There's something enchanting about the 'animalistic' elements that appear in various forms of furniture, don't you think? In his latest column, Furniture Detective Fred Taylor discusses these creature features.
Just because something looks like something else, or even is described as 'looking like,' or being in 'the same style as,' an authentic item, it doesn't always mean it is. Furniture Detective Fred Taylor explains the tricky attribution pit, and how to avoid it.
Condition, condition, and condition. It's one of, if not in some cases, the key element in determining value of an object. Furniture Detective Fred Taylor speaks to this in regard to an Empire couch.
World fairs and expositions introduced large numbers of people to new innovations, and that exposure went on to influence design and inventions, including the slumber chair, explains Furniture Detective Fred Taylor.
The way that wood is cut and the type of the wood itself determine how wood grains appear in sawn and cut wood.
In this Furniture Detective column Fred Taylor tackles three reader inquiries about dissolving wood glue, examining repair details to assess age, and modern history of Hitchcock chair design.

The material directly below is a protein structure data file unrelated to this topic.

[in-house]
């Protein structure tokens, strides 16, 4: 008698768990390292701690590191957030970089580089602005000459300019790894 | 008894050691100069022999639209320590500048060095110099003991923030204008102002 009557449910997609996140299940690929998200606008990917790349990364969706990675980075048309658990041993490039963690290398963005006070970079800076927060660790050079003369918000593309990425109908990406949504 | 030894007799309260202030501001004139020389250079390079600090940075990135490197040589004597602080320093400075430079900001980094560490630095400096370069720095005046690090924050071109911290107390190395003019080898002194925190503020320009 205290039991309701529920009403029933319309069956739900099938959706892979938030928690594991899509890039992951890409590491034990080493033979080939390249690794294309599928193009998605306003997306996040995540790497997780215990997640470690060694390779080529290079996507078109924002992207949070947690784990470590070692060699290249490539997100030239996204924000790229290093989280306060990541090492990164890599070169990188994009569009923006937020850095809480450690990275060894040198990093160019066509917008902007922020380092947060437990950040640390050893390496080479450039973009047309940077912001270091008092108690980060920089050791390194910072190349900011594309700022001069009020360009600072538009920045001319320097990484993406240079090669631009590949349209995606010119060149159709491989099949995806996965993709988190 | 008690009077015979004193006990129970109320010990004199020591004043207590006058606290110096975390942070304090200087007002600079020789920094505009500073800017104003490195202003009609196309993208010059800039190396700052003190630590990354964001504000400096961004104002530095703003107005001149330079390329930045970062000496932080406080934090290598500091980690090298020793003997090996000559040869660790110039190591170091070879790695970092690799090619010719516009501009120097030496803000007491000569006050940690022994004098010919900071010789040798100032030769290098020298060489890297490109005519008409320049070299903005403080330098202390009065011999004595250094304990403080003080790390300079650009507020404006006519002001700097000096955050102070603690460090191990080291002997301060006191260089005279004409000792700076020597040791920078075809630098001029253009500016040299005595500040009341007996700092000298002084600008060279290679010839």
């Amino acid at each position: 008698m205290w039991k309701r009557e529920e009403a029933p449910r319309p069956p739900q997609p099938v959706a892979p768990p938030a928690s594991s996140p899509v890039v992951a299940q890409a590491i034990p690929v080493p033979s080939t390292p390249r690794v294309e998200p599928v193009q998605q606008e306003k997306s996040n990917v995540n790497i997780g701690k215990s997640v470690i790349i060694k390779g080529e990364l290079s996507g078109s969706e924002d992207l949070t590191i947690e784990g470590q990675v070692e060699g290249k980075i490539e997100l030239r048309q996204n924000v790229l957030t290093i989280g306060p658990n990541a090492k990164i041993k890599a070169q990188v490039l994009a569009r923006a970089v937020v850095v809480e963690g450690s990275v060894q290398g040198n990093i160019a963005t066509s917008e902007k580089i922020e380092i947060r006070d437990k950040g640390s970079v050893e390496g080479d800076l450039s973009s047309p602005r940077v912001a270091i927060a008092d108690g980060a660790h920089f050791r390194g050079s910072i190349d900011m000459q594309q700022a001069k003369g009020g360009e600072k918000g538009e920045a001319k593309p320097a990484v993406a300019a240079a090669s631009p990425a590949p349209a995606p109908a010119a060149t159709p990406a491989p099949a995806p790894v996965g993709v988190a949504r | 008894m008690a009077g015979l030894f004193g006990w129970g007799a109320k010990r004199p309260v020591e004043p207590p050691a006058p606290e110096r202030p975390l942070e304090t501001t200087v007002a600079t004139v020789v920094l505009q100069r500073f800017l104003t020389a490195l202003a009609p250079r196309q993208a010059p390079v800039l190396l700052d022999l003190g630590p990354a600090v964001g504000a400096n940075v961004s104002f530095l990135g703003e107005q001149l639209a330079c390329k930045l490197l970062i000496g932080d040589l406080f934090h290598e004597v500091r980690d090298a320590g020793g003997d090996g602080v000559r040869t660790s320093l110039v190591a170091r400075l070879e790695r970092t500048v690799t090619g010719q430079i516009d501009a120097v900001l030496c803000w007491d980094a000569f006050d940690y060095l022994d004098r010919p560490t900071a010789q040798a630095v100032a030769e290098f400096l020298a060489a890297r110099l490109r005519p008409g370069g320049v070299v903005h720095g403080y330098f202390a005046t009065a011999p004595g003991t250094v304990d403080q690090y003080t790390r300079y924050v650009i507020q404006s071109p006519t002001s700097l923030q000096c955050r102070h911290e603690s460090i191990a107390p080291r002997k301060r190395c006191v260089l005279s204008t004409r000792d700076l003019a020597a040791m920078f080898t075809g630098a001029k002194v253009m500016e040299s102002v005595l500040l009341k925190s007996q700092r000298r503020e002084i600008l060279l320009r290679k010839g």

Best intentions can sometimes have disastrous affects. Case in point, using linseed oil on a turn-of-the-century chifferobe, instead of mineral spirits, advises Furniture Detective Fred Taylor.
So often the naming conventions for items are about practicality. For example, in a response to a reader Furniture Detective Fred Taylor explains that a chest with a central compartment used to store bonnets and hats was referred to as a bonnet chest.
In his latest Furniture Detective column, Fred Taylor tackles reader questions about a Larkin side-by-side, fold beds, and diversity of mahogany wood.